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Oscillatory neuronal synchronization, within and between cortical areas, may mediate the selection of attended visual stimuli. However, it remains unclear at and between which processing stages visuospatial attention modulates oscillatory synchronization in the human brain. We thus combined magnetoencephalography (MEG) in a spatially cued motion(More)
Cognition results from interactions among functionally specialized but widely distributed brain regions; however, neuroscience has so far largely focused on characterizing the function of individual brain regions and neurons therein. Here we discuss recent studies that have instead investigated the interactions between brain regions during cognitive(More)
Simple perceptual decisions are ideally suited for studying the sensorimotor transformations underlying flexible behavior. During perceptual detection, a noisy sensory signal is converted into a behavioral report of the presence or absence of a perceptual experience. Here, we used magnetoencephalography (MEG) to link the dynamics of neural population(More)
Making sense of the world requires us to process information over multiple timescales. We sought to identify brain regions that accumulate information over short and long timescales and to characterize the distinguishing features of their dynamics. We recorded electrocorticographic (ECoG) signals from individuals watching intact and scrambled movies. Within(More)
Motion-induced blindness (MIB) is a visual phenomenon in which a salient static target spontaneously fluctuates in and out of visual awareness when surrounded by a moving mask pattern. It has been hypothesized that MIB reflects an antagonistic interplay between cortical representations of the static target and moving mask. Here, we report evidence for such(More)
A central goal in systems neuroscience is to understand how the brain encodes the intensity of sensory features. We used whole-head magnetoencephalography to investigate whether frequency-specific neuronal activity in the human visual cortex is systematically modulated by the intensity of an elementary sensory feature such as visual motion. Visual(More)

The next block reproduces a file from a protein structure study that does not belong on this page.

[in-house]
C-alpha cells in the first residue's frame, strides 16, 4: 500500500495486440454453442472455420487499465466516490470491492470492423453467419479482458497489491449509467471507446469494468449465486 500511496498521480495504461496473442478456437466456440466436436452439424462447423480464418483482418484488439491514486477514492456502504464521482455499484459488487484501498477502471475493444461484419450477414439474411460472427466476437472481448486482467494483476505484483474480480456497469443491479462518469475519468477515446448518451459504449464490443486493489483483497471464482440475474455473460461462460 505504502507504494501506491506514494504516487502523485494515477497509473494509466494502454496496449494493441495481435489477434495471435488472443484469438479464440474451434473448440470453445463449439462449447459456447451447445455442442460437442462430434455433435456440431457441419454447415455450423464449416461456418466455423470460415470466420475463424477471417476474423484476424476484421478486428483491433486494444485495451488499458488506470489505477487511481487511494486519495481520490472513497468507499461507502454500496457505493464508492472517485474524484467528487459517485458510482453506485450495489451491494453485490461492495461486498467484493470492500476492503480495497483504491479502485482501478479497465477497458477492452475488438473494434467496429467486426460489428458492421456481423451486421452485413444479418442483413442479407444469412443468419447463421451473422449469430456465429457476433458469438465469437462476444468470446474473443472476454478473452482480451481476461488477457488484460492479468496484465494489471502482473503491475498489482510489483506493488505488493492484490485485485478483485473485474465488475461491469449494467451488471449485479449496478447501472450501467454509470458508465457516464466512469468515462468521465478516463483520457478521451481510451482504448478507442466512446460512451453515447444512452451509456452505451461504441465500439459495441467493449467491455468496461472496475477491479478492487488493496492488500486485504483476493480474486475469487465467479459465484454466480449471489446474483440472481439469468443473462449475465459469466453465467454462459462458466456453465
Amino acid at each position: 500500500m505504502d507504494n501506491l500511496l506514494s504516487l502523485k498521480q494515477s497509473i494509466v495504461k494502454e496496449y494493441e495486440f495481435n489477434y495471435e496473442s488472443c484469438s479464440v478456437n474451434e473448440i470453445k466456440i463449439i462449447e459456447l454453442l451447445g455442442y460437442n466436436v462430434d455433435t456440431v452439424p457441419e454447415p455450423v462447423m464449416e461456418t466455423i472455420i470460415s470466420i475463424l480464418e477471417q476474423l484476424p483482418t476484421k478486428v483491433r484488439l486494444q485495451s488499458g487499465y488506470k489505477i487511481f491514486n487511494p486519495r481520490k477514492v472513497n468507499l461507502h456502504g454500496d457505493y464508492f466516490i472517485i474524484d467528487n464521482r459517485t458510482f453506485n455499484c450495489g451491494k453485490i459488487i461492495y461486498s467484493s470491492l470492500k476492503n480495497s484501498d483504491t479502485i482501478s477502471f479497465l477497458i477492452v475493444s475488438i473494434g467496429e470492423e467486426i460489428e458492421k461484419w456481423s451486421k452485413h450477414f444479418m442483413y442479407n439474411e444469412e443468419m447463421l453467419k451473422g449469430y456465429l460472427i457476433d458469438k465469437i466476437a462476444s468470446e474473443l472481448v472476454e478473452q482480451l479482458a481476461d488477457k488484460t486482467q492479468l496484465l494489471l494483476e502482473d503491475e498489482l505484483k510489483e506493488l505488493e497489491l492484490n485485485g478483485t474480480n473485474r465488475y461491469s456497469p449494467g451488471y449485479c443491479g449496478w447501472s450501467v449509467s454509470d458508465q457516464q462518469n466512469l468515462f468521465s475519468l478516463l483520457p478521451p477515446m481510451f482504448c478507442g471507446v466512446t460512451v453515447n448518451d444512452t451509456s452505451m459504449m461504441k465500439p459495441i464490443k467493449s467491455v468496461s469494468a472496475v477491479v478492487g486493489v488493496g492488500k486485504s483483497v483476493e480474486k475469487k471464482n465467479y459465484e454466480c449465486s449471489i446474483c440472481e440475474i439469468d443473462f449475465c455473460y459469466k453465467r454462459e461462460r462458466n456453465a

While viewing certain stimuli, perception changes spontaneously in the face of constant input. For example, during "motion-induced blindness" (MIB), a small salient target spontaneously disappears and reappears when surrounded by a moving mask. Models of such bistable perceptual phenomena posit spontaneous fluctuations in neuronal activity throughout(More)
Sometimes, perception fluctuates spontaneously between two distinct interpretations of a constant sensory input. These bistable perceptual phenomena provide a unique window into the neural mechanisms that create the contents of conscious perception. Models of bistable perception posit that mutual inhibition between stimulus-selective neural populations in(More)
Goal-directed behavior requires the flexible transformation of sensory evidence about our environment into motor actions. Studies of perceptual decision-making have shown that this transformation is distributed across several widely separated brain regions. Yet, little is known about how decision-making emerges from the dynamic interactions among these(More)
It has been suggested that subjective disappearance of visual stimuli results from a spontaneous reduction of microsaccade rate causing image stabilization, enhanced adaptation, and a consequent fading. In motion-induced blindness (MIB), salient visual targets disappear intermittently when surrounded by a moving pattern. We investigated whether changes in(More)